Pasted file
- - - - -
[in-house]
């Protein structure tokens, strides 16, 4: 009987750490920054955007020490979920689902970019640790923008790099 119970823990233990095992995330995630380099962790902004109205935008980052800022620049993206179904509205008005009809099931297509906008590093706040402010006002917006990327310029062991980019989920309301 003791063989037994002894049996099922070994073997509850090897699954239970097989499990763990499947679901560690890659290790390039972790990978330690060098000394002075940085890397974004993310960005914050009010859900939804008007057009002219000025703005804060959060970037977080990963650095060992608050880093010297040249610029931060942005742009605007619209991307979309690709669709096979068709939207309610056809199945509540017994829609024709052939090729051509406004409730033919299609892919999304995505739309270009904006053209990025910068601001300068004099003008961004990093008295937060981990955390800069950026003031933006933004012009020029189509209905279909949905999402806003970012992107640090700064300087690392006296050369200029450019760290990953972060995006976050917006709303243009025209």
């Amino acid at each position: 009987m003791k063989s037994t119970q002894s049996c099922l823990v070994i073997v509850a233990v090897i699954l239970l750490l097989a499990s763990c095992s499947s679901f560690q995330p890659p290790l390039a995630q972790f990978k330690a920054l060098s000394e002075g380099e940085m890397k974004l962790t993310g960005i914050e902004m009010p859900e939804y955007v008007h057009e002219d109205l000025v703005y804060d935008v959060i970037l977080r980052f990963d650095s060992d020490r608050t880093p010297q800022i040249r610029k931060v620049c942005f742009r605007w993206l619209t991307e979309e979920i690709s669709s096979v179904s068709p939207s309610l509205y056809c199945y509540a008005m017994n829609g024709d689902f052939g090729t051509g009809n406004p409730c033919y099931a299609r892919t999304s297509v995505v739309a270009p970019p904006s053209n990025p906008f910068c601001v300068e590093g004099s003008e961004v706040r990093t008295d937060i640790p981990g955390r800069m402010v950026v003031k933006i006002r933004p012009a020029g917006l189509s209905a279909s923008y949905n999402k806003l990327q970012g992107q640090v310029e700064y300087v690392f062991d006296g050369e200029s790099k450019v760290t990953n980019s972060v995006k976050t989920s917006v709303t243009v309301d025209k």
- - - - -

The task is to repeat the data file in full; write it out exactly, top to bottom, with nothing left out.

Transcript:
[in-house]
């Protein structure tokens, strides 16, 4: 009987750490920054955007020490979920689902970019640790923008790099 119970823990233990095992995330995630380099962790902004109205935008980052800022620049993206179904509205008005009809099931297509906008590093706040402010006002917006990327310029062991980019989920309301 003791063989037994002894049996099922070994073997509850090897699954239970097989499990763990499947679901560690890659290790390039972790990978330690060098000394002075940085890397974004993310960005914050009010859900939804008007057009002219000025703005804060959060970037977080990963650095060992608050880093010297040249610029931060942005742009605007619209991307979309690709669709096979068709939207309610056809199945509540017994829609024709052939090729051509406004409730033919299609892919999304995505739309270009904006053209990025910068601001300068004099003008961004990093008295937060981990955390800069950026003031933006933004012009020029189509209905279909949905999402806003970012992107640090700064300087690392006296050369200029450019760290990953972060995006976050917006709303243009025209």
């Amino acid at each position: 009987m003791k063989s037994t119970q002894s049996c099922l823990v070994i073997v509850a233990v090897i699954l239970l750490l097989a499990s763990c095992s499947s679901f560690q995330p890659p290790l390039a995630q972790f990978k330690a920054l060098s000394e002075g380099e940085m890397k974004l962790t993310g960005i914050e902004m009010p859900e939804y955007v008007h057009e002219d109205l000025v703005y804060d935008v959060i970037l977080r980052f990963d650095s060992d020490r608050t880093p010297q800022i040249r610029k931060v620049c942005f742009r605007w993206l619209t991307e979309e979920i690709s669709s096979v179904s068709p939207s309610l509205y056809c199945y509540a008005m017994n829609g024709d689902f052939g090729t051509g009809n406004p409730c033919y099931a299609r892919t999304s297509v995505v739309a270009p970019p904006s053209n990025p906008f910068c601001v300068e590093g004099s003008e961004v706040r990093t008295d937060i640790p981990g955390r800069m402010v950026v003031k933006i006002r933004p012009a020029g917006l189509s209905a279909s923008y949905n999402k806003l990327q970012g992107q640090v310029e700064y300087v690392f062991d006296g050369e200029s790099k450019v760290t990953n980019s972060v995006k976050t989920s917006v709303t243009v309301d025209k």